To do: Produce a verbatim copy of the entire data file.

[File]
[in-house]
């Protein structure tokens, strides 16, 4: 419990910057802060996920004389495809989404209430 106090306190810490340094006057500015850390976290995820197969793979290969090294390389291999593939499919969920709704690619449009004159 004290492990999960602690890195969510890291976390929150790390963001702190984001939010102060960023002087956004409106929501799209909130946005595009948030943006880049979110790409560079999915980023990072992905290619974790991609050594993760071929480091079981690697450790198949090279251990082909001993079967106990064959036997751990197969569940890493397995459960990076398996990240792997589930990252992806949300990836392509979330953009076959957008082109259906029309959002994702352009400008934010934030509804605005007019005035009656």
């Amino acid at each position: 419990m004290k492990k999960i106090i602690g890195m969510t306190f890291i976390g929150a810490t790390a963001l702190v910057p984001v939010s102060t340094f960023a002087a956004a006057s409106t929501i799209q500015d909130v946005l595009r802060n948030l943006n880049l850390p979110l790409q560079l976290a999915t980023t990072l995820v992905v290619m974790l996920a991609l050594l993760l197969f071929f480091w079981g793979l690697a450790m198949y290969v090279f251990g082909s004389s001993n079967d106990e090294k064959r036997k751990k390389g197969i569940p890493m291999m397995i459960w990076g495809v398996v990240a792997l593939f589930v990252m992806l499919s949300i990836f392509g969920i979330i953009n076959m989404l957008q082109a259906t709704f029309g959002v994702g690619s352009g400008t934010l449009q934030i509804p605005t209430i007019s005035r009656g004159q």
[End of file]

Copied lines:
[in-house]
């Protein structure tokens, strides 16, 4: 419990910057802060996920004389495809989404209430 106090306190810490340094006057500015850390976290995820197969793979290969090294390389291999593939499919969920709704690619449009004159 004290492990999960602690890195969510890291976390929150790390963001702190984001939010102060960023002087956004409106929501799209909130946005595009948030943006880049979110790409560079999915980023990072992905290619974790991609050594993760071929480091079981690697450790198949090279251990082909001993079967106990064959036997751990197969569940890493397995459960990076398996990240792997589930990252992806949300990836392509979330953009076959957008082109259906029309959002994702352009400008934010934030509804605005007019005035009656």
């Amino acid at each position: 419990m004290k492990k999960i106090i602690g890195m969510t306190f890291i976390g929150a810490t790390a963001l702190v910057p984001v939010s102060t340094f960023a002087a956004a006057s409106t929501i799209q500015d909130v946005l595009r802060n948030l943006n880049l850390p979110l790409q560079l976290a999915t980023t990072l995820v992905v290619m974790l996920a991609l050594l993760l197969f071929f480091w079981g793979l690697a450790m198949y290969v090279f251990g082909s004389s001993n079967d106990e090294k064959r036997k751990k390389g197969i569940p890493m291999m397995i459960w990076g495809v398996v990240a792997l593939f589930v990252m992806l499919s949300i990836f392509g969920i979330i953009n076959m989404l957008q082109a259906t709704f029309g959002v994702g690619s352009g400008t934010l449009q934030i509804p605005t209430i007019s005035r009656g004159q």